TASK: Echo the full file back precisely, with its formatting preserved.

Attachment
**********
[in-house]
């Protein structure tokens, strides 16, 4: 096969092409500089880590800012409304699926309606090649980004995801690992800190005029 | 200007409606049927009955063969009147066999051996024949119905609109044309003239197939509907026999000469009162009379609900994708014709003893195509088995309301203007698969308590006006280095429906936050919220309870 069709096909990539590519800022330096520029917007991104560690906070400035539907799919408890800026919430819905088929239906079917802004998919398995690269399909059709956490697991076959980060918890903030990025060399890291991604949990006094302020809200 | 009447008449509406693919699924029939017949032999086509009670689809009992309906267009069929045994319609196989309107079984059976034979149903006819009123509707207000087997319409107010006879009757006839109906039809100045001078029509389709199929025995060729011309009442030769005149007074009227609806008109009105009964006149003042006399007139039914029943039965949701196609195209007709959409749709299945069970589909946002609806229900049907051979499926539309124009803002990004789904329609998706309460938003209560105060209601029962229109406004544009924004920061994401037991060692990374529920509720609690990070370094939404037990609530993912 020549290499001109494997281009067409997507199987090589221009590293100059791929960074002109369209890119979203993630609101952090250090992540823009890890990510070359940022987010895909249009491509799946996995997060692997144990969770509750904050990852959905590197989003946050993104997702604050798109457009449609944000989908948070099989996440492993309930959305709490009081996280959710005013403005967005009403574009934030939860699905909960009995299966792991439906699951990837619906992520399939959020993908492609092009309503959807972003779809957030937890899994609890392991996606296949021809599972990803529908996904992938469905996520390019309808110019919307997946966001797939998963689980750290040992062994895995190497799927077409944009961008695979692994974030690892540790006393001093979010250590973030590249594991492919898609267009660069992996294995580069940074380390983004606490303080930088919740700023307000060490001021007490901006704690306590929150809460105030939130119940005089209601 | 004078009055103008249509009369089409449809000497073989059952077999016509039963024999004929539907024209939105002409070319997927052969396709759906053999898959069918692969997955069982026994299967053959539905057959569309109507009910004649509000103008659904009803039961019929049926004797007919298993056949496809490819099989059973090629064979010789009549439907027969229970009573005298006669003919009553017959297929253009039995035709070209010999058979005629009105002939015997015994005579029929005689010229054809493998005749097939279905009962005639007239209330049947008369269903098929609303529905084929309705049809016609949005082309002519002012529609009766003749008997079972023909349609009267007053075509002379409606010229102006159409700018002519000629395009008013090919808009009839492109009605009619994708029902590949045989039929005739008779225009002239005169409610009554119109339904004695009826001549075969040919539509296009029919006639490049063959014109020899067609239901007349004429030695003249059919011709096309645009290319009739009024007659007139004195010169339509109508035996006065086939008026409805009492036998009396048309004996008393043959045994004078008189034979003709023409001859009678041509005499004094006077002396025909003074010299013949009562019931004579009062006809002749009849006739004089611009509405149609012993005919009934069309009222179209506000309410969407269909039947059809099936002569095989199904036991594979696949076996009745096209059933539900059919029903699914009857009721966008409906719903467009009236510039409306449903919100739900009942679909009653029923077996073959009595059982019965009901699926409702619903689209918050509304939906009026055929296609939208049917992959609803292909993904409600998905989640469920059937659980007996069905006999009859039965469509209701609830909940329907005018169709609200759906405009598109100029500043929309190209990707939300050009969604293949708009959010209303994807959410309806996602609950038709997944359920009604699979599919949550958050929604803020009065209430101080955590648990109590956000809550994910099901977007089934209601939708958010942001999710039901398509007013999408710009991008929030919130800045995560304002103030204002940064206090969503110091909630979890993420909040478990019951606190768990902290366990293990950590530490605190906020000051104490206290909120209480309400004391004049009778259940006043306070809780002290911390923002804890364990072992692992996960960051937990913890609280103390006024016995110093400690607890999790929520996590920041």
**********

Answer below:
[in-house]
């Protein structure tokens, strides 16, 4: 096969092409500089880590800012409304699926309606090649980004995801690992800190005029 | 200007409606049927009955063969009147066999051996024949119905609109044309003239197939509907026999000469009162009379609900994708014709003893195509088995309301203007698969308590006006280095429906936050919220309870 069709096909990539590519800022330096520029917007991104560690906070400035539907799919408890800026919430819905088929239906079917802004998919398995690269399909059709956490697991076959980060918890903030990025060399890291991604949990006094302020809200 | 009447008449509406693919699924029939017949032999086509009670689809009992309906267009069929045994319609196989309107079984059976034979149903006819009123509707207000087997319409107010006879009757006839109906039809100045001078029509389709199929025995060729011309009442030769005149007074009227609806008109009105009964006149003042006399007139039914029943039965949701196609195209007709959409749709299945069970589909946002609806229900049907051979499926539309124009803002990004789904329609998706309460938003209560105060209601029962229109406004544009924004920061994401037991060692990374529920509720609690990070370094939404037990609530993912 020549290499001109494997281009067409997507199987090589221009590293100059791929960074002109369209890119979203993630609101952090250090992540823009890890990510070359940022987010895909249009491509799946996995997060692997144990969770509750904050990852959905590197989003946050993104997702604050798109457009449609944000989908948070099989996440492993309930959305709490009081996280959710005013403005967005009403574009934030939860699905909960009995299966792991439906699951990837619906992520399939959020993908492609092009309503959807972003779809957030937890899994609890392991996606296949021809599972990803529908996904992938469905996520390019309808110019919307997946966001797939998963689980750290040992062994895995190497799927077409944009961008695979692994974030690892540790006393001093979010250590973030590249594991492919898609267009660069992996294995580069940074380390983004606490303080930088919740700023307000060490001021007490901006704690306590929150809460105030939130119940005089209601 | 004078009055103008249509009369089409449809000497073989059952077999016509039963024999004929539907024209939105002409070319997927052969396709759906053999898959069918692969997955069982026994299967053959539905057959569309109507009910004649509000103008659904009803039961019929049926004797007919298993056949496809490819099989059973090629064979010789009549439907027969229970009573005298006669003919009553017959297929253009039995035709070209010999058979005629009105002939015997015994005579029929005689010229054809493998005749097939279905009962005639007239209330049947008369269903098929609303529905084929309705049809016609949005082309002519002012529609009766003749008997079972023909349609009267007053075509002379409606010229102006159409700018002519000629395009008013090919808009009839492109009605009619994708029902590949045989039929005739008779225009002239005169409610009554119109339904004695009826001549075969040919539509296009029919006639490049063959014109020899067609239901007349004429030695003249059919011709096309645009290319009739009024007659007139004195010169339509109508035996006065086939008026409805009492036998009396048309004996008393043959045994004078008189034979003709023409001859009678041509005499004094006077002396025909003074010299013949009562019931004579009062006809002749009849006739004089611009509405149609012993005919009934069309009222179209506000309410969407269909039947059809099936002569095989199904036991594979696949076996009745096209059933539900059919029903699914009857009721966008409906719903467009009236510039409306449903919100739900009942679909009653029923077996073959009595059982019965009901699926409702619903689209918050509304939906009026055929296609939208049917992959609803292909993904409600998905989640469920059937659980007996069905006999009859039965469509209701609830909940329907005018169709609200759906405009598109100029500043929309190209990707939300050009969604293949708009959010209303994807959410309806996602609950038709997944359920009604699979599919949550958050929604803020009065209430101080955590648990109590956000809550994910099901977007089934209601939708958010942001999710039901398509007013999408710009991008929030919130800045995560304002103030204002940064206090969503110091909630979890993420909040478990019951606190768990902290366990293990950590530490605190906020000051104490206290909120209480309400004391004049009778259940006043306070809780002290911390923002804890364990072992692992996960960051937990913890609280103390006024016995110093400690607890999790929520996590920041």